Bruce Levenson’s Career Path From UCG To The Atlanta Hawks And After

Bruce Levenson owned the NBA’s Atlanta Hawks from 2004 to 2015, and in that time also owned the NHL’s Atlanta Thrashers when he purchased the majority shares of the franchises. But Levenson has also been the longtime owner of a major media business, and is also a generous philanthropist. Levenson recently sold the Atlanta Hawks to Tony Ressler and company, a move that generated scrutiny at the high profit he received from the sale reports Forbes.com. Now, he and other former owners of the team are filing a lawsuit against AIG, the former insurance company for not paying out a claim they filed when they opted to buyout former team General Manager Danny Ferry’s contract.

As a businessman, Levenson has successfully run United Communications Group (UCG), a company he and his friend Ed Peskowitz started back in 1977. Levenson had gotten his bachelor’s in journalism while studying at Washington University in St. Louis, and he was working for a Washington D.C. local paper while attending law school. Soon, he and Peskowitz decided to run their own news outlet, and started off with a publication called Oil Express. They soon started other journals and buying other outlets, and that was the beginning of UCG. UCG later founded a technology research subsidiary called TechTarget, and a gas price app called GasBuddy.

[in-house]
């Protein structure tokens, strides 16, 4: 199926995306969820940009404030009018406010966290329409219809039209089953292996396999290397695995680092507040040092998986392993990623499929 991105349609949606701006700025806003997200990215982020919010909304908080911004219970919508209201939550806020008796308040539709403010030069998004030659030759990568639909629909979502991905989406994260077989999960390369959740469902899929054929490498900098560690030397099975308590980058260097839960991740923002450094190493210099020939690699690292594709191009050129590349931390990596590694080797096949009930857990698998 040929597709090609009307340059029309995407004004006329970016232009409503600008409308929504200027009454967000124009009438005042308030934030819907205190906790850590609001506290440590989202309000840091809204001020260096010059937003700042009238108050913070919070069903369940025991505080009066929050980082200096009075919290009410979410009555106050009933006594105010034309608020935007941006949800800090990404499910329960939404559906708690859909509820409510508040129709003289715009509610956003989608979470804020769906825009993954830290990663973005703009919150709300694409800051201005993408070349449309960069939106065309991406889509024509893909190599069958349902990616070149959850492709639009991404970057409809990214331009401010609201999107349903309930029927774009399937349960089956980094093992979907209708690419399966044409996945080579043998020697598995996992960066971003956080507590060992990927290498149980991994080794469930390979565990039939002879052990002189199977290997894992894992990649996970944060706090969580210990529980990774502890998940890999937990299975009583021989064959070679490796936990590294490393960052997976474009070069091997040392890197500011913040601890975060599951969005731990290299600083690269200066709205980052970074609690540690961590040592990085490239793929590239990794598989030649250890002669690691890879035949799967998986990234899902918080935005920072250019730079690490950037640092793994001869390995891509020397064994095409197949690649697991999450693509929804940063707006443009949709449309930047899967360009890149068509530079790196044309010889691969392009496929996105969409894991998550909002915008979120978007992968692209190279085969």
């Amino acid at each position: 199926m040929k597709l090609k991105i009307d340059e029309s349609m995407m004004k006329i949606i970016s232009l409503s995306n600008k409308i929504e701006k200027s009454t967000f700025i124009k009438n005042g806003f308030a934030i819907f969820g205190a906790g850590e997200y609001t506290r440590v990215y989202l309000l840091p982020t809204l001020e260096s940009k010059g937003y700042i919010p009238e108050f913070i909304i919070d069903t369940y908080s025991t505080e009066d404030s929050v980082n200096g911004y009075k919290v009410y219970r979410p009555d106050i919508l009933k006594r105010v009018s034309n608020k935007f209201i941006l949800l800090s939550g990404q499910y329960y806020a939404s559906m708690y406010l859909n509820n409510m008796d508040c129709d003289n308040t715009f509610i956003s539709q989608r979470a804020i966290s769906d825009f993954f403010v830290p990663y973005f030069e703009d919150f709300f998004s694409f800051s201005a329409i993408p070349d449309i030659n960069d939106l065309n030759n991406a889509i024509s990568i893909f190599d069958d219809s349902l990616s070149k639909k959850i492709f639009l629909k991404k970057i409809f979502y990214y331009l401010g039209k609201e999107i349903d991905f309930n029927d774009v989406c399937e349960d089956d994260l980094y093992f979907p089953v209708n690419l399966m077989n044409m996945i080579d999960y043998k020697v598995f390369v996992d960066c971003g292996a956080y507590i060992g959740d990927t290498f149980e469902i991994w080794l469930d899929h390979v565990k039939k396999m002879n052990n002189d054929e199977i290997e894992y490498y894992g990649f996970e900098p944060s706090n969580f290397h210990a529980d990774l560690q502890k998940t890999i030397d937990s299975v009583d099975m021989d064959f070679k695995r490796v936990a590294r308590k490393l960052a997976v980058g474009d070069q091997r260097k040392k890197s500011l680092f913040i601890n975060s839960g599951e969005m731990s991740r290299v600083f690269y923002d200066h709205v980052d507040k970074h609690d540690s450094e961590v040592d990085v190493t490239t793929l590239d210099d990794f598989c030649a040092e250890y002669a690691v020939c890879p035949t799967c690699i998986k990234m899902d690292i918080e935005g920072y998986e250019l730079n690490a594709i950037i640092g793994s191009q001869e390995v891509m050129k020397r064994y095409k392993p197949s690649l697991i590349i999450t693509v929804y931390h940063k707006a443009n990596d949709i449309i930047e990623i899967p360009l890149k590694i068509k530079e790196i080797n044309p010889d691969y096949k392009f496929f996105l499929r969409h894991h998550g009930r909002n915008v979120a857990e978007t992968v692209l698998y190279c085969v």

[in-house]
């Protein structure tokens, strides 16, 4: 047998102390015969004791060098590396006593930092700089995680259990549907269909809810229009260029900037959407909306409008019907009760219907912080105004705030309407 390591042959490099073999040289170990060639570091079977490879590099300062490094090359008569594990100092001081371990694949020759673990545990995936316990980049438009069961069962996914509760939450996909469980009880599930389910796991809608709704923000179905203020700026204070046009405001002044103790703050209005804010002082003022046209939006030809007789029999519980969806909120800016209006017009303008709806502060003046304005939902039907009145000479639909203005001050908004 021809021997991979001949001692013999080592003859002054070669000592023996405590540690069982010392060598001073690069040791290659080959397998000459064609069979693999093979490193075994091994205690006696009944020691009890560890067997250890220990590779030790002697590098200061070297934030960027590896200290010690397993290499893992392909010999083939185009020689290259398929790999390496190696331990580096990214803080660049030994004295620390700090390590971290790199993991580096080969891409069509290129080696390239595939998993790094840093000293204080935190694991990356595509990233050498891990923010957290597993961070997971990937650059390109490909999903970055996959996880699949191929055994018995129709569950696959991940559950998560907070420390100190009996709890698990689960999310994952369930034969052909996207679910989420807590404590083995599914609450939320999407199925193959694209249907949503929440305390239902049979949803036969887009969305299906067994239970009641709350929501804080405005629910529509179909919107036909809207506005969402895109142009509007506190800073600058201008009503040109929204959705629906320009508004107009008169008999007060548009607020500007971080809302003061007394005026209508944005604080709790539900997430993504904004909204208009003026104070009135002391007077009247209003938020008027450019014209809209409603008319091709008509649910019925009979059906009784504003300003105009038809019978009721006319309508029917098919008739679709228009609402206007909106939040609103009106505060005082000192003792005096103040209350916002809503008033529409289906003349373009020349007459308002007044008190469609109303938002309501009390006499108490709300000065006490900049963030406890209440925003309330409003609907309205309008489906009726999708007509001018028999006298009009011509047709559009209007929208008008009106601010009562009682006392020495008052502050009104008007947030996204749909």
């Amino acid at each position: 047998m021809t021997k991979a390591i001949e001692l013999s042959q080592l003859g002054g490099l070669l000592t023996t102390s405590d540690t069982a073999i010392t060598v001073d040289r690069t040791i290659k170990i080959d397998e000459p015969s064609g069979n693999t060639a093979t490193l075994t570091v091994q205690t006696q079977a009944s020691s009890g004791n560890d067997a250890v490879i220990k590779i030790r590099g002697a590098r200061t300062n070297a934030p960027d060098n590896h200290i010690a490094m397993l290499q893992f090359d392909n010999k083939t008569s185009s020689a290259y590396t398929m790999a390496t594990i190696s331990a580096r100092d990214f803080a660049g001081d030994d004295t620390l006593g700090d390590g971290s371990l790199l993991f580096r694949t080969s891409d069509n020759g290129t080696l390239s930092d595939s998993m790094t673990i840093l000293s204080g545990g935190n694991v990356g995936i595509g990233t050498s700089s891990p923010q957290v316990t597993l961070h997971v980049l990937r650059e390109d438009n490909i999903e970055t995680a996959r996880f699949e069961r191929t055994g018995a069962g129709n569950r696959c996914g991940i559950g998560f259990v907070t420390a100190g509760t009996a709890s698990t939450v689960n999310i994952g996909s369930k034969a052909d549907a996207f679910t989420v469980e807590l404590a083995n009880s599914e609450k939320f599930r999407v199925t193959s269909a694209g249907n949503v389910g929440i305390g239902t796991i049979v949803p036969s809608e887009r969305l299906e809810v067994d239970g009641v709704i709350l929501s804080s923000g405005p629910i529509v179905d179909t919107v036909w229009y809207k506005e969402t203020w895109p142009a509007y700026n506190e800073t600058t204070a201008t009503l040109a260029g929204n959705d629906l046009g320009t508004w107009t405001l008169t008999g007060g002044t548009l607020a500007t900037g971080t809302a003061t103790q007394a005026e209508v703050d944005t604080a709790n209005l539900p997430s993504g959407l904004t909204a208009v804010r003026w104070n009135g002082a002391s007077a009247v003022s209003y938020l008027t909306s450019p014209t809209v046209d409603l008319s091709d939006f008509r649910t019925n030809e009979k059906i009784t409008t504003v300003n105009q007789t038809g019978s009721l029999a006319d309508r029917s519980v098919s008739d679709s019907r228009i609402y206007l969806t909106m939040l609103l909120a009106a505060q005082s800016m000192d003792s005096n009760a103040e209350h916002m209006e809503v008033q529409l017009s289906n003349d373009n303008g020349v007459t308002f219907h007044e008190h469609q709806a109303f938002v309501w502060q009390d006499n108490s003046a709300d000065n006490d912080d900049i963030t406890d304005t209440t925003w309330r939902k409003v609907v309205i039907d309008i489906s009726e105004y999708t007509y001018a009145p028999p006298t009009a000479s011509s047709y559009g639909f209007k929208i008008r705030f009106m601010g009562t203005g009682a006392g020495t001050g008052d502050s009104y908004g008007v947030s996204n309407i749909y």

Levenson made a name for himself as a philanthropist (http://www.prnewswire.com/news-releases/undergrads-and-graduate-students-mastering-philanthropy-300038081.html) as chairman of several non-profit groups including Hoop Dreams and the “I Have a Dream” Foundation. Levenson also has donated to the Holocaust Memorial Museum, and he also took the Atlanta Hawks’ team there in 2014 where his mother-in-law, a survivor of the event told her story to the players. Levenson is also a supporter of pro-Israel activist groups including the SEED Foundation, Birthright Israel and Seeds of Peace. He also founded the University of Maryland’s Center for Philanthropy and Non-Profit Leadership.

 

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